The aging Hunter Station Bridge in Tionesta needed to be replaced, yet complications stood athwart the project. A bridge closure was not possible as it would leave the travelling public with a 42-mile detour. The Allegheny River posed another problem. During the Industrial Revolution in America, most of the mussel populations were killed due to degraded water quality. Yet near the Hunter Station Bridge, the area remained rural and undeveloped, allowing for pristine water quality and a healthy ecosystem for the mussels. Thus the mussels would need protecting during a bridge replacement effort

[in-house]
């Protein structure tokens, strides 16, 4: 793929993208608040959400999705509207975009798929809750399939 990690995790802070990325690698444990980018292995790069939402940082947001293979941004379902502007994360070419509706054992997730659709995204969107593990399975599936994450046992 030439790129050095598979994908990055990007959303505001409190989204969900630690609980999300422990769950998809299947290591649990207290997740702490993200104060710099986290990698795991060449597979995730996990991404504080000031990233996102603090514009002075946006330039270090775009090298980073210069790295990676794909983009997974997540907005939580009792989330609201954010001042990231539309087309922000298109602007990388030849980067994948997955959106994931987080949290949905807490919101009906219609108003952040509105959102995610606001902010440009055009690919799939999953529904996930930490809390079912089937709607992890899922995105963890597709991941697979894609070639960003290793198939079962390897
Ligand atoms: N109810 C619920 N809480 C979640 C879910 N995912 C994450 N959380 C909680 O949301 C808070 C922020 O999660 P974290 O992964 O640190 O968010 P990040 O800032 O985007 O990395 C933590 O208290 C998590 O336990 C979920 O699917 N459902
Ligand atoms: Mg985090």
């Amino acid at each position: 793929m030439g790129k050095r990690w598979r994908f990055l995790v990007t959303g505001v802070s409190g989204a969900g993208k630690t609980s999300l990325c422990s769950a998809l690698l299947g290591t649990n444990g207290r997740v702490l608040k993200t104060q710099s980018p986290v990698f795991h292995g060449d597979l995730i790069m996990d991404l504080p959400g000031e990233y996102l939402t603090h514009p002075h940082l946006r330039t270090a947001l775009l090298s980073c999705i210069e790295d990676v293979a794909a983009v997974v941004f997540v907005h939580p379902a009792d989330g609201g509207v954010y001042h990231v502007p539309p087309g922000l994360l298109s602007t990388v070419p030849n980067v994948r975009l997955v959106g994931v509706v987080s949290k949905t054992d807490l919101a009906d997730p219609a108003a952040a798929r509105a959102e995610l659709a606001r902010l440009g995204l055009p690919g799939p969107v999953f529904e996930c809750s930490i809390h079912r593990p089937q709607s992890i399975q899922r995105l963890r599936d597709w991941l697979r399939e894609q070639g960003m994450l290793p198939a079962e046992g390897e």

For four months and at a cost of $25 million, PennDOT and partners successfully salvaged, tagged, and moved more than 90 percent of the mussels in the direct impact areas of the bridge project. They were relocated to streams in six other states as well as other streams in Pennsylvania. In the end, not only did PennDOT build a new, structurally-sound bridge for residents to avoid a very long detour, it included perhaps one of the largest conservation efforts for a single species in North America – an innovative project all around.